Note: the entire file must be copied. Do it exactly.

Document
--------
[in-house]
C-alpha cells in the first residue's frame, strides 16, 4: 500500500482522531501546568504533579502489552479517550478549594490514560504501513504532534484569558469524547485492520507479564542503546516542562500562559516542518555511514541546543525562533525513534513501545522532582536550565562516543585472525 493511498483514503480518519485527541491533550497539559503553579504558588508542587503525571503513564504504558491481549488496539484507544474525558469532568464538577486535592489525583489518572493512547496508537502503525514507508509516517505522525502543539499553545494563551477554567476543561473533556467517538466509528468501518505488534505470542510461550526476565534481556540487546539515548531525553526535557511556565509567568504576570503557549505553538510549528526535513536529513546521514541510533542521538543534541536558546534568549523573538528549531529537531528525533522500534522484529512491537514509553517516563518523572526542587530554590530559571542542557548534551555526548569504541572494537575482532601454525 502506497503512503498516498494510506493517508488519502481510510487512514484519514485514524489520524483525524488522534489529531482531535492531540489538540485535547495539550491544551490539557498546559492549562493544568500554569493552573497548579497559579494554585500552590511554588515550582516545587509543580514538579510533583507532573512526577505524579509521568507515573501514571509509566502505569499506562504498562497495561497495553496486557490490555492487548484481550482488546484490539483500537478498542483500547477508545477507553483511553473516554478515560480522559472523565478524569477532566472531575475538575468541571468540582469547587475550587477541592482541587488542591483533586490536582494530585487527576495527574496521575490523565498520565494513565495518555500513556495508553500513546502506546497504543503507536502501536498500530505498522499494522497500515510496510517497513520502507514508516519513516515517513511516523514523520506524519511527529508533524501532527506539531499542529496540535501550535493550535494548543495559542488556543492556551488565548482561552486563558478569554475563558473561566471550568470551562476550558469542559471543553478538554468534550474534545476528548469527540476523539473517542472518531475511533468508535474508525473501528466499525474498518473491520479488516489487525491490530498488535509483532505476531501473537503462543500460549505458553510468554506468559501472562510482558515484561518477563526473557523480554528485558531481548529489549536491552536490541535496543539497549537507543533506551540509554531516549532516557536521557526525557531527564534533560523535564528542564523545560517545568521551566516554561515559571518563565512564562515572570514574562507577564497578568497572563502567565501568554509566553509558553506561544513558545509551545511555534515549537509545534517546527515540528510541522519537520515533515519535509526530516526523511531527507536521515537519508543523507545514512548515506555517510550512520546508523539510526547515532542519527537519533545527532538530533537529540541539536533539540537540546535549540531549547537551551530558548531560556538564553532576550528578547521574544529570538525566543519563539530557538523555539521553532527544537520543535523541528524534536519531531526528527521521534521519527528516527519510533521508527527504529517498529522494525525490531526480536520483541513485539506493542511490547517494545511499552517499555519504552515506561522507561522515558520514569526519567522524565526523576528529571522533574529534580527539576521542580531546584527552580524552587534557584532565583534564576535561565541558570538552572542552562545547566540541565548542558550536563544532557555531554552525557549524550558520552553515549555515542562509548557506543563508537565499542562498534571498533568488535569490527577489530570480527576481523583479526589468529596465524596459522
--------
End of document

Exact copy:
[in-house]
C-alpha cells in the first residue's frame, strides 16, 4: 500500500482522531501546568504533579502489552479517550478549594490514560504501513504532534484569558469524547485492520507479564542503546516542562500562559516542518555511514541546543525562533525513534513501545522532582536550565562516543585472525 493511498483514503480518519485527541491533550497539559503553579504558588508542587503525571503513564504504558491481549488496539484507544474525558469532568464538577486535592489525583489518572493512547496508537502503525514507508509516517505522525502543539499553545494563551477554567476543561473533556467517538466509528468501518505488534505470542510461550526476565534481556540487546539515548531525553526535557511556565509567568504576570503557549505553538510549528526535513536529513546521514541510533542521538543534541536558546534568549523573538528549531529537531528525533522500534522484529512491537514509553517516563518523572526542587530554590530559571542542557548534551555526548569504541572494537575482532601454525 502506497503512503498516498494510506493517508488519502481510510487512514484519514485514524489520524483525524488522534489529531482531535492531540489538540485535547495539550491544551490539557498546559492549562493544568500554569493552573497548579497559579494554585500552590511554588515550582516545587509543580514538579510533583507532573512526577505524579509521568507515573501514571509509566502505569499506562504498562497495561497495553496486557490490555492487548484481550482488546484490539483500537478498542483500547477508545477507553483511553473516554478515560480522559472523565478524569477532566472531575475538575468541571468540582469547587475550587477541592482541587488542591483533586490536582494530585487527576495527574496521575490523565498520565494513565495518555500513556495508553500513546502506546497504543503507536502501536498500530505498522499494522497500515510496510517497513520502507514508516519513516515517513511516523514523520506524519511527529508533524501532527506539531499542529496540535501550535493550535494548543495559542488556543492556551488565548482561552486563558478569554475563558473561566471550568470551562476550558469542559471543553478538554468534550474534545476528548469527540476523539473517542472518531475511533468508535474508525473501528466499525474498518473491520479488516489487525491490530498488535509483532505476531501473537503462543500460549505458553510468554506468559501472562510482558515484561518477563526473557523480554528485558531481548529489549536491552536490541535496543539497549537507543533506551540509554531516549532516557536521557526525557531527564534533560523535564528542564523545560517545568521551566516554561515559571518563565512564562515572570514574562507577564497578568497572563502567565501568554509566553509558553506561544513558545509551545511555534515549537509545534517546527515540528510541522519537520515533515519535509526530516526523511531527507536521515537519508543523507545514512548515506555517510550512520546508523539510526547515532542519527537519533545527532538530533537529540541539536533539540537540546535549540531549547537551551530558548531560556538564553532576550528578547521574544529570538525566543519563539530557538523555539521553532527544537520543535523541528524534536519531531526528527521521534521519527528516527519510533521508527527504529517498529522494525525490531526480536520483541513485539506493542511490547517494545511499552517499555519504552515506561522507561522515558520514569526519567522524565526523576528529571522533574529534580527539576521542580531546584527552580524552587534557584532565583534564576535561565541558570538552572542552562545547566540541565548542558550536563544532557555531554552525557549524550558520552553515549555515542562509548557506543563508537565499542562498534571498533568488535569490527577489530570480527576481523583479526589468529596465524596459522